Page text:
Combining server-generated values with changsets

Okay, short story:

Let’s say I want to a user-defined SQL function or even a subquery to set a value on an insert or an update with Ecto.Repo combined with a changeset.

So, as a simple example, let’s just say I have some timestamp field that I want to set to NOW() in PostgreSQL rather than rely on the application server setting the time. I know I can do this with a fragment but… this is often done in conjunction with a pretty standard changeset cycle. If the changeset is valid, it’s pretty common to add some automatic values not set by the client.

I’m hoping there is some option I can add on Repo.insert or Repo.update that, combined with returning will result in what I am looking for without me having to do a bunch of destructuring and recombining.

Sounds like you want what the read_after_writes option to Ecto.Schema.field does.

This still doesn’t explain how to set the value to a fragment combined with a changeset.

read_after_writes is pretty much the same as always listing the field in the returning option.

Let’s say I have a field called voided and if it’s set there I want to also set voided_at to NOW(). Forget all the ways I could do this and just presume I want the application to say, “hey, during this update, set voided_at to NOW().” read_after_writes or returning will get the value back to me, but how do I set it?

Ecto.Changeset.prepare_changes/2 possibly?

Before trying to give you a working solution I’ll ask you this:

Why do you need voided at all? It’s basically voided_at IS NOT NULL. It seems superfluous.

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Dang. I thought that was going to be it. Nope.

After looking through a bunch of docs last night, I’m probably going to have to write my own Repo function to handle this.

You’re focusing too much on a contrived example. Here’s another one (also contrived). I want to be able to do something like this:

%ExampleSchema{id: 1, name: "Jane Smith", changed_name_at: nil}
|> change(name: "Jane J Smith")
|> put_sql_change(:changed_name_at, sql_fragment("NOW()"))
|> Repo.update(returning: [:changed_name_at])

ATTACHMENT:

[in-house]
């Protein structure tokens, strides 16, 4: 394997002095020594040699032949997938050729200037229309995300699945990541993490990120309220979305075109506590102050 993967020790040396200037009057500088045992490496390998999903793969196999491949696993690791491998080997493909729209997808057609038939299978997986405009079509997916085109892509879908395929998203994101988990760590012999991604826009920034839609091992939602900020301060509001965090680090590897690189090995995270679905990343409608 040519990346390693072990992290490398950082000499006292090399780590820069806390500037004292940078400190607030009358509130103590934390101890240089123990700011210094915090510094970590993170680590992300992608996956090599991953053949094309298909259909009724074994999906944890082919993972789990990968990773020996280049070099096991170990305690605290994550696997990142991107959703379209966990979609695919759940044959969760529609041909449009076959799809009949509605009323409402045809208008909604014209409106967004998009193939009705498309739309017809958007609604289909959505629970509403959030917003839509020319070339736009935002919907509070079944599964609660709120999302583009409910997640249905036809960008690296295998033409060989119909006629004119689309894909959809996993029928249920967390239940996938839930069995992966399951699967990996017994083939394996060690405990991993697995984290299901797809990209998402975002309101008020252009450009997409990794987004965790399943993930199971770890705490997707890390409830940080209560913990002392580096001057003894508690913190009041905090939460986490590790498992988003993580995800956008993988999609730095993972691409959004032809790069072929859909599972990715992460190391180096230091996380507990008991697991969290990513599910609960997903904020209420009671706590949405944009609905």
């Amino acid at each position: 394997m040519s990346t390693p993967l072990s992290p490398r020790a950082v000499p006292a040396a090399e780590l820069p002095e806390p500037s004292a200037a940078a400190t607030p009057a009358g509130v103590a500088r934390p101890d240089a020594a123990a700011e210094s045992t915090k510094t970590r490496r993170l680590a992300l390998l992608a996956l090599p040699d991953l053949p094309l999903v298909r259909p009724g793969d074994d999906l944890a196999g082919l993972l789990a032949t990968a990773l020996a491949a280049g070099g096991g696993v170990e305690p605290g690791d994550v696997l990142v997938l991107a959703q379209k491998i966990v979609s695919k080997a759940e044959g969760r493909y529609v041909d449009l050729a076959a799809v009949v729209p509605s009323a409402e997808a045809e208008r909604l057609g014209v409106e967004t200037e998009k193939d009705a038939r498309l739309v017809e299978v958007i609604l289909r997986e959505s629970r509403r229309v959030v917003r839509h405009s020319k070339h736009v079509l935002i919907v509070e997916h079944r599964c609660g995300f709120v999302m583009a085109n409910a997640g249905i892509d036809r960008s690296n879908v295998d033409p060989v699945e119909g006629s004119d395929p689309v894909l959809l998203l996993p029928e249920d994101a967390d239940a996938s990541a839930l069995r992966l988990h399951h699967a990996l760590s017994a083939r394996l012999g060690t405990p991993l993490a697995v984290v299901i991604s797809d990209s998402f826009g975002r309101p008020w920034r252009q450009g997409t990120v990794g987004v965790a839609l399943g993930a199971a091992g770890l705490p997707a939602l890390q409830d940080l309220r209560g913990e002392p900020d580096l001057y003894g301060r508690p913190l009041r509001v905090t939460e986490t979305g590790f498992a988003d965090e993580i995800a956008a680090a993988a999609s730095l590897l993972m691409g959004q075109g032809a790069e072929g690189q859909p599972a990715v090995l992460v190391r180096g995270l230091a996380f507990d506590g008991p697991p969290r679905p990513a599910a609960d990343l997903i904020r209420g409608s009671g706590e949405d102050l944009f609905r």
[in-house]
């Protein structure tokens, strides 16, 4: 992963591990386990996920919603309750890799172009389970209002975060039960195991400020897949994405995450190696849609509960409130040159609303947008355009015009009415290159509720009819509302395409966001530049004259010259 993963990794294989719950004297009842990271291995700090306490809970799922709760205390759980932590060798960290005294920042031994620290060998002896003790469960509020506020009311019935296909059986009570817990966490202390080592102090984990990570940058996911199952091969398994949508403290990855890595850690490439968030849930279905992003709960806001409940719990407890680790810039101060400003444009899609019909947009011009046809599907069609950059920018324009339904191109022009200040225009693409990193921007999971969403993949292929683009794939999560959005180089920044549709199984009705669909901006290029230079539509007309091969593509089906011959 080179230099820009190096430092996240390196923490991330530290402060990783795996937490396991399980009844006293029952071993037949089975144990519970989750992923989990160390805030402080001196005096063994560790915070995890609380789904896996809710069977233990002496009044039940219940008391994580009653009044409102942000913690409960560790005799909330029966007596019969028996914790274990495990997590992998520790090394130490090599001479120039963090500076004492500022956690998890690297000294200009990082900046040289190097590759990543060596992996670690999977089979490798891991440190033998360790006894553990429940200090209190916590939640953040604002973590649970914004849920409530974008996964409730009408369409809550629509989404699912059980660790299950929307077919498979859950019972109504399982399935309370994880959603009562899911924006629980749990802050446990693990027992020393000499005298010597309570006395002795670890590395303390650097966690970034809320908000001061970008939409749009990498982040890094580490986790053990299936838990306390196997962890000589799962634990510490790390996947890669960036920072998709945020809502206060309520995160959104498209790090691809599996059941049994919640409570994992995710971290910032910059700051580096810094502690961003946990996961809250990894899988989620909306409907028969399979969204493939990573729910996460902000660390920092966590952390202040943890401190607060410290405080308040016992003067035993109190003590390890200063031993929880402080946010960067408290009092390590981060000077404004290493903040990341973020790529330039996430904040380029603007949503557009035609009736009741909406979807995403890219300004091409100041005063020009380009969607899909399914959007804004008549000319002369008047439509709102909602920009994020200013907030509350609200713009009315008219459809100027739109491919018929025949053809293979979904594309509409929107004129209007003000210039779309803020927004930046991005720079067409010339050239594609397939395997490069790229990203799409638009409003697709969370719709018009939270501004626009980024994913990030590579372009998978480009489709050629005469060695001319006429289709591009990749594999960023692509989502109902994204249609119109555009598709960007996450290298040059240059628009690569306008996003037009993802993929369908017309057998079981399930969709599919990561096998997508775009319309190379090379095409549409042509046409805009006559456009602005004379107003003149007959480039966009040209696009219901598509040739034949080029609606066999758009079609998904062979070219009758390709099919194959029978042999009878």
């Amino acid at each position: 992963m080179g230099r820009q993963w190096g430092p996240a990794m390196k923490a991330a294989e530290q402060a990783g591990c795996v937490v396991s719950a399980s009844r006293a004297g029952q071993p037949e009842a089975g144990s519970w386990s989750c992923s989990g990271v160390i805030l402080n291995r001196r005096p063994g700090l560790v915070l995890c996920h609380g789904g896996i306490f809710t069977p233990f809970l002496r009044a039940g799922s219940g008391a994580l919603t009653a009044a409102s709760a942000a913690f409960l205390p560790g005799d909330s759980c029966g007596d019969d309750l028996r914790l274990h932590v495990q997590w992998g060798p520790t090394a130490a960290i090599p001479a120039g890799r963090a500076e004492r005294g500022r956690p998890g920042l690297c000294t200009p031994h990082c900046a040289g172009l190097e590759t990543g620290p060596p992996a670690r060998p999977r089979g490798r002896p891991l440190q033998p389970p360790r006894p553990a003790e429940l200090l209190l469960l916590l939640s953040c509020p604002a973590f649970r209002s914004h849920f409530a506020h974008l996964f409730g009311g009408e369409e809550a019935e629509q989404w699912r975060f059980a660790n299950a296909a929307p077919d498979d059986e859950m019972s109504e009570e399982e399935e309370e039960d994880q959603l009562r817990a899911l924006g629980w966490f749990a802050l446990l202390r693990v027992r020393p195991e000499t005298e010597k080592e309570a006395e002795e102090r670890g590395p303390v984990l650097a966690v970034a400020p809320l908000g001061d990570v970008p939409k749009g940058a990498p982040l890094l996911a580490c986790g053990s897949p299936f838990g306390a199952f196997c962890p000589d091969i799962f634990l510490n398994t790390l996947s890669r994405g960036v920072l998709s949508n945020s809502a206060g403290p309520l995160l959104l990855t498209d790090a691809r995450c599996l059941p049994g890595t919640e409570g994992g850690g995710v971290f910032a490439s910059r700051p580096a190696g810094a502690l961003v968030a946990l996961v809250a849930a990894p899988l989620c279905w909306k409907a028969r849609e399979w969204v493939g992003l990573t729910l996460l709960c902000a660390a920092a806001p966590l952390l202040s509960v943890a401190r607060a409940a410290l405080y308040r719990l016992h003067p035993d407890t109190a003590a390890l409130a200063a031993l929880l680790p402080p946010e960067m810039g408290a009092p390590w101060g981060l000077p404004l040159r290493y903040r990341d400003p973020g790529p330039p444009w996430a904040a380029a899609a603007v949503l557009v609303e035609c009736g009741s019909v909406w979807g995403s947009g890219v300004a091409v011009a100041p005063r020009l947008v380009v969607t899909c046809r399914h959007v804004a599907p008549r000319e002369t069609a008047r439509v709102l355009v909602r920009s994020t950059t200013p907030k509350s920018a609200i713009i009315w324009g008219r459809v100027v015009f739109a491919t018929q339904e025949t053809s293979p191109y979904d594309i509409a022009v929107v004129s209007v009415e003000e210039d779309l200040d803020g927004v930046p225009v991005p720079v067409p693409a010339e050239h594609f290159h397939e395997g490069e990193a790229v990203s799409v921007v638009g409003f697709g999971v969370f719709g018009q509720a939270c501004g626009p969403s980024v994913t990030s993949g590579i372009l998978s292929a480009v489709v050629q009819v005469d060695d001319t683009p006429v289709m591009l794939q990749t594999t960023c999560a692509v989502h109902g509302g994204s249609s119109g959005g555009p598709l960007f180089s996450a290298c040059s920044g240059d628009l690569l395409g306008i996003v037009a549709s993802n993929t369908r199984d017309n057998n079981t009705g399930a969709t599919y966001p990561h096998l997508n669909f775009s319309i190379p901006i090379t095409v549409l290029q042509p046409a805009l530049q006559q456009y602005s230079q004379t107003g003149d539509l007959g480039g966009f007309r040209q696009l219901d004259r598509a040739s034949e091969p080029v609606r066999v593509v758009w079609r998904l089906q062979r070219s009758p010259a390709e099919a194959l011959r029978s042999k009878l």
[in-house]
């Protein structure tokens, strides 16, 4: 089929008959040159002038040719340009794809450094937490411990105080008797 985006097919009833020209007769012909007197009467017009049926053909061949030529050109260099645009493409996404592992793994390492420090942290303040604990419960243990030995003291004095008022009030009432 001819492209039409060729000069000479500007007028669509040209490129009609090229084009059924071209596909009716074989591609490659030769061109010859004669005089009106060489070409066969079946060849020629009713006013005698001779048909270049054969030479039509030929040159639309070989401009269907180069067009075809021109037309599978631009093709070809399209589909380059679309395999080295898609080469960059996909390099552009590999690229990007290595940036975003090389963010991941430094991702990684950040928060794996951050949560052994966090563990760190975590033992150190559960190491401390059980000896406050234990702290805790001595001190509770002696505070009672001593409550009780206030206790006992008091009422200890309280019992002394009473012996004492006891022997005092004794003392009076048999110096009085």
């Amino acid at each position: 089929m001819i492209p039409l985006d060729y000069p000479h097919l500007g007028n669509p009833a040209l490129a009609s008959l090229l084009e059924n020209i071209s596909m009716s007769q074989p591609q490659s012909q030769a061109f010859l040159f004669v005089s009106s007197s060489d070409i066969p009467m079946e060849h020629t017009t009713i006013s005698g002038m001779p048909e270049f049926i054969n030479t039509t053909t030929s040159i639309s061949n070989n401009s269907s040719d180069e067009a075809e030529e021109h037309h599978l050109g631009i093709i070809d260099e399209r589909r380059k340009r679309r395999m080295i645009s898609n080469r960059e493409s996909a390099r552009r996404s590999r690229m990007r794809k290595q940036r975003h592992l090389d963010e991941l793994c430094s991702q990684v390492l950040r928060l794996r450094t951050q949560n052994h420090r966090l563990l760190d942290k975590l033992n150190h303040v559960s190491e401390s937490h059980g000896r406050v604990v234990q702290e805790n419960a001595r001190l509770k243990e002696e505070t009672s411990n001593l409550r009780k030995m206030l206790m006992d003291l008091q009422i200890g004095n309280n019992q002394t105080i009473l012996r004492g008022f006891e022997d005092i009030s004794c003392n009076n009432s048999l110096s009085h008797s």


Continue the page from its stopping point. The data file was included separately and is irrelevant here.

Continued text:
If I wanted the date generated by the server, not the application, is there a way to do this either in a changeset or as an option in update (and similarly, with insert)?

Ah, so you need something similar to how updated_at behaves but not pertaining to the entire record, more like for individual fields.

:autogenerate the functionality used for timestamps does compute the datetimes in elixir as well, not in the db.

Yep I’m aware, simply trying to understand the problem that OP is trying to solve.

I do not know how to to this as you wish on the Elixir side… but I would probably go for a trigger and :read_after_write if I absolutely had to do it this way :slight_smile:

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I was also going to suggest a trigger. I am curious as to why your are so set on doing it on the db side. None of my business, of course, lol. If it’s not too late to convert your timestamp fields to utc_datetime_usec then it won’t matter if you set it in Elixir or on the db. But again, if you have a very good reason for doing it in the db then so be it! I’m just not sure of the cleanest way to do it. You could always use a Multi but that is two steps.

Triggers are typically how I would handle this and I don’t even use :read_after_write but manually specify :returning when I know I need it.

With that said, on a Ruby project I worked on a while back, there were times where the execution logic for a function took data outside the scope of the SQL row from the application for a calculation. A trigger won’t work in this case because the trigger is only going to deal with data in SQL.